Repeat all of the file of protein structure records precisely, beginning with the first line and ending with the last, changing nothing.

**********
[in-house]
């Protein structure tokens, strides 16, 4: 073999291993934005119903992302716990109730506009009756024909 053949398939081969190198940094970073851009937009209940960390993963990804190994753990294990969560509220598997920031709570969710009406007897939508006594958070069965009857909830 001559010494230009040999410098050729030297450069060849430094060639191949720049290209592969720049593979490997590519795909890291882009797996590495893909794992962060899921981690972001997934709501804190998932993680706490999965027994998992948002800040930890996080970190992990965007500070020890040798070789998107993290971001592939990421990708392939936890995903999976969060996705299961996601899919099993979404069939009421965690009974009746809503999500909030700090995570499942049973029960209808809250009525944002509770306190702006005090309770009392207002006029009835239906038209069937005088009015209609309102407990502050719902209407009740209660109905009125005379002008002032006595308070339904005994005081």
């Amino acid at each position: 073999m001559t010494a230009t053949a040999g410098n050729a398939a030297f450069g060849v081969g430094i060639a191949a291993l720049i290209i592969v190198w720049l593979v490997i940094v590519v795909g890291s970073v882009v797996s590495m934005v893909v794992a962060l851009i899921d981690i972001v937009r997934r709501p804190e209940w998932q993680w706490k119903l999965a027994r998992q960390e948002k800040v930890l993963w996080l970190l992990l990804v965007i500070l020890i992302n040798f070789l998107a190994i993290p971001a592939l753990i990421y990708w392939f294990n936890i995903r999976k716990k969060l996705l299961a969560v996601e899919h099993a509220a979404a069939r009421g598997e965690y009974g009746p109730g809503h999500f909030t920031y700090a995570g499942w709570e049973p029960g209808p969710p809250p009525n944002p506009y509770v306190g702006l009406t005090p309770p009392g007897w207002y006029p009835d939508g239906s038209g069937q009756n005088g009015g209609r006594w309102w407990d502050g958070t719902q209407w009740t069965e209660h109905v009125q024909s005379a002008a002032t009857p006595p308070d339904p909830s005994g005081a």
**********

[in-house]
């Protein structure tokens, strides 16, 4: 073999291993934005119903992302716990109730506009009756024909 053949398939081969190198940094970073851009937009209940960390993963990804190994753990294990969560509220598997920031709570969710009406007897939508006594958070069965009857909830 001559010494230009040999410098050729030297450069060849430094060639191949720049290209592969720049593979490997590519795909890291882009797996590495893909794992962060899921981690972001997934709501804190998932993680706490999965027994998992948002800040930890996080970190992990965007500070020890040798070789998107993290971001592939990421990708392939936890995903999976969060996705299961996601899919099993979404069939009421965690009974009746809503999500909030700090995570499942049973029960209808809250009525944002509770306190702006005090309770009392207002006029009835239906038209069937005088009015209609309102407990502050719902209407009740209660109905009125005379002008002032006595308070339904005994005081």
């Amino acid at each position: 073999m001559t010494a230009t053949a040999g410098n050729a398939a030297f450069g060849v081969g430094i060639a191949a291993l720049i290209i592969v190198w720049l593979v490997i940094v590519v795909g890291s970073v882009v797996s590495m934005v893909v794992a962060l851009i899921d981690i972001v937009r997934r709501p804190e209940w998932q993680w706490k119903l999965a027994r998992q960390e948002k800040v930890l993963w996080l970190l992990l990804v965007i500070l020890i992302n040798f070789l998107a190994i993290p971001a592939l753990i990421y990708w392939f294990n936890i995903r999976k716990k969060l996705l299961a969560v996601e899919h099993a509220a979404a069939r009421g598997e965690y009974g009746p109730g809503h999500f909030t920031y700090a995570g499942w709570e049973p029960g209808p969710p809250p009525n944002p506009y509770v306190g702006l009406t005090p309770p009392g007897w207002y006029p009835d939508g239906s038209g069937q009756n005088g009015g209609r006594w309102w407990d502050g958070t719902q209407w009740t069965e209660h109905v009125q024909s005379a002008a002032t009857p006595p308070d339904p909830s005994g005081a």